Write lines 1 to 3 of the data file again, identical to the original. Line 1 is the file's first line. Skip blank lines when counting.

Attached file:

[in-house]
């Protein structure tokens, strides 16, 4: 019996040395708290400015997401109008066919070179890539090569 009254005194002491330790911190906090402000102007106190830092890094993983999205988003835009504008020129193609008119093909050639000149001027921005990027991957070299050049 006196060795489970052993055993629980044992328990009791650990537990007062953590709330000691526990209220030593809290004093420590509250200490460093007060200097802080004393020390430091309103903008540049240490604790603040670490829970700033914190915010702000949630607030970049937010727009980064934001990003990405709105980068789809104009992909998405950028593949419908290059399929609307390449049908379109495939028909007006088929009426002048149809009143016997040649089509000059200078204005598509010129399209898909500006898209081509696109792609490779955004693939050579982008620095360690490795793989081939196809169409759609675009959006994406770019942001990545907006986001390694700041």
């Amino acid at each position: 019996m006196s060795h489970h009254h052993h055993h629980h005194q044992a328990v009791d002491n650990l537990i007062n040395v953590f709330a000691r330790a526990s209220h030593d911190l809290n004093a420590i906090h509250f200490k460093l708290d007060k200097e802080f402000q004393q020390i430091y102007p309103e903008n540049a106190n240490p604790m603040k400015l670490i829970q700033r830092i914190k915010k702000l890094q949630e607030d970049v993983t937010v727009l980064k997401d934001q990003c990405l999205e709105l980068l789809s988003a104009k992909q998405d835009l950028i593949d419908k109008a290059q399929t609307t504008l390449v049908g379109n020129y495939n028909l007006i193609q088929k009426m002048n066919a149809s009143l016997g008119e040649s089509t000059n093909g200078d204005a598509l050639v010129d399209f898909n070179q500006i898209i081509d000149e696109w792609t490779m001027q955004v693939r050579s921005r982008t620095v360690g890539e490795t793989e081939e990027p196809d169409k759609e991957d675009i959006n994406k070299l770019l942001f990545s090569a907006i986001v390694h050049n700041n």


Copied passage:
[in-house]
């Protein structure tokens, strides 16, 4: 019996040395708290400015997401109008066919070179890539090569 009254005194002491330790911190906090402000102007106190830092890094993983999205988003835009504008020129193609008119093909050639000149001027921005990027991957070299050049 006196060795489970052993055993629980044992328990009791650990537990007062953590709330000691526990209220030593809290004093420590509250200490460093007060200097802080004393020390430091309103903008540049240490604790603040670490829970700033914190915010702000949630607030970049937010727009980064934001990003990405709105980068789809104009992909998405950028593949419908290059399929609307390449049908379109495939028909007006088929009426002048149809009143016997040649089509000059200078204005598509010129399209898909500006898209081509696109792609490779955004693939050579982008620095360690490795793989081939196809169409759609675009959006994406770019942001990545907006986001390694700041």
């Amino acid at each position: 019996m006196s060795h489970h009254h052993h055993h629980h005194q044992a328990v009791d002491n650990l537990i007062n040395v953590f709330a000691r330790a526990s209220h030593d911190l809290n004093a420590i906090h509250f200490k460093l708290d007060k200097e802080f402000q004393q020390i430091y102007p309103e903008n540049a106190n240490p604790m603040k400015l670490i829970q700033r830092i914190k915010k702000l890094q949630e607030d970049v993983t937010v727009l980064k997401d934001q990003c990405l999205e709105l980068l789809s988003a104009k992909q998405d835009l950028i593949d419908k109008a290059q399929t609307t504008l390449v049908g379109n020129y495939n028909l007006i193609q088929k009426m002048n066919a149809s009143l016997g008119e040649s089509t000059n093909g200078d204005a598509l050639v010129d399209f898909n070179q500006i898209i081509d000149e696109w792609t490779m001027q955004v693939r050579s921005r982008t620095v360690g890539e490795t793989e081939e990027p196809d169409k759609e991957d675009i959006n994406k070299l770019l942001f990545s090569a907006i986001v390694h050049n700041n």